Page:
The Economist reports on how refugees prize mobile phone connection — even over food. Phones are their primary way to stay connected with family at home as they enter “informational no-man’s land,” not knowing who to trust or where to go. Phones help them stay motivated with photos of family and successful migrants, and offer a means to contact smugglers to help them with their journey.
Sometimes Hekmatullah, a 32-year-old Afghan, has to choose between food and connectivity. “I need to stay in touch with my wife back home,” he says, sitting in a grubby tent in the Oinofyta migrant camp, near Athens. Because Wi-Fi rarely works there, he has to buy mobile-phone credit. And that means he and his fellow travellers—his sister, her friend and five children—sometimes go hungry.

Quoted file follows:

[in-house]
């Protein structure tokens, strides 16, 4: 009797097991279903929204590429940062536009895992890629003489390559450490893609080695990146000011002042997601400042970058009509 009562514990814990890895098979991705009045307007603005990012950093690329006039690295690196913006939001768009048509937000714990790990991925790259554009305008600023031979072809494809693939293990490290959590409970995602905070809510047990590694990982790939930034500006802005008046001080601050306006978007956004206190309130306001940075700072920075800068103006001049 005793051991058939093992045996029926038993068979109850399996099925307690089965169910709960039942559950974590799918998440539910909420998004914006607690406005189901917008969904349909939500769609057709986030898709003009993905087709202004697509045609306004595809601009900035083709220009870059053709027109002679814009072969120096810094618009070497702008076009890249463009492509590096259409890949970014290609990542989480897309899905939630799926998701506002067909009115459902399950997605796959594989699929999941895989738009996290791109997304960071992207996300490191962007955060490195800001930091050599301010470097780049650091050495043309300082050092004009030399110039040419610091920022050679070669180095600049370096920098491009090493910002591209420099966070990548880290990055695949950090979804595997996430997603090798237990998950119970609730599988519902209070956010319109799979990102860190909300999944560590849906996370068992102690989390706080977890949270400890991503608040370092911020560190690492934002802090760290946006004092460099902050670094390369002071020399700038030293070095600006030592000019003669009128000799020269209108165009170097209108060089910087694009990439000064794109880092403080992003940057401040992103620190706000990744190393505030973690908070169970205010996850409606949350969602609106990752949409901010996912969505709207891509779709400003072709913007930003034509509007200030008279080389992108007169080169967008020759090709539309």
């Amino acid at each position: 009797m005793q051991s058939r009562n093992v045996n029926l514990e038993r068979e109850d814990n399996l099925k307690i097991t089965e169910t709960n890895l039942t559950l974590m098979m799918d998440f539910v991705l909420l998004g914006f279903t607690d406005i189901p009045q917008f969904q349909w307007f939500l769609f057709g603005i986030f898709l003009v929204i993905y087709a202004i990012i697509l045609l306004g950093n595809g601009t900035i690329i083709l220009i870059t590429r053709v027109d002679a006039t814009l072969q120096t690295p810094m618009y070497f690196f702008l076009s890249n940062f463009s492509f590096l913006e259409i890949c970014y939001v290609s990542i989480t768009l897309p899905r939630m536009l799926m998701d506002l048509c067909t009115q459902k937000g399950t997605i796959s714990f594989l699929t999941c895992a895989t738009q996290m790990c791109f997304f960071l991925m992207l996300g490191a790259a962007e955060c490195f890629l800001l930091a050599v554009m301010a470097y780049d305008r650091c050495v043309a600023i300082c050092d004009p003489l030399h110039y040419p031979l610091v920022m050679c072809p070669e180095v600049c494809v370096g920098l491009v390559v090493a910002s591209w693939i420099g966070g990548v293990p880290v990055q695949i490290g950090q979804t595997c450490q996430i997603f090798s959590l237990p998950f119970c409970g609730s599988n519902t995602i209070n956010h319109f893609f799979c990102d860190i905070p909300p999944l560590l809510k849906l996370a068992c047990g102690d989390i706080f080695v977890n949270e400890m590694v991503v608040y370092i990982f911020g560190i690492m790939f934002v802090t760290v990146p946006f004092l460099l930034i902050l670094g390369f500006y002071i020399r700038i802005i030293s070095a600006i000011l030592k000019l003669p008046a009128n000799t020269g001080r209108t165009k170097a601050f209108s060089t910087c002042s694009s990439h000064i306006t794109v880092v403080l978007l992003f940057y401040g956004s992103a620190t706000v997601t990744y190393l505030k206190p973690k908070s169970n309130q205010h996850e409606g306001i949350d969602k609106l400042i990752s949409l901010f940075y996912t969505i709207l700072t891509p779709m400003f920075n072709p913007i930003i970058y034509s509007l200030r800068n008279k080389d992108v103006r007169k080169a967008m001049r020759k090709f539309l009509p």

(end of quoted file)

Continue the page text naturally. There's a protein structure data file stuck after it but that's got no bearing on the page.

Such stories are common in migrant camps: according to UNHCR, the UN’s agency for refugees, refugees can easily spend a third of their disposable income on staying connected. In a camp near the French city of Dunkirk, where mostly Iraqi refugees live until they manage to get on a truck to Britain, many walk for miles to find free Wi-Fi: according to NGOs working there, the French authorities, reluctant to make the camp seem permanent, have stopped them providing internet connections.
Phones become a lifeline. Their importance goes well beyond staying in touch with people back home. They bring news and pictures of friends and family who have reached their destination, thereby motivating more migrants to set out. They are used for researching journeys and contacting people-smugglers. Any rumour of a new, or easier, route spreads like wildfire. “It’s like the underground railroad, only that it’s digital,” says Maurice Stierl of Watch The Med, an NGO that tracks the deaths and hardships of migrants who cross the Mediterranean, referring to the secret routes and safe houses used to free American slaves in the 19th century.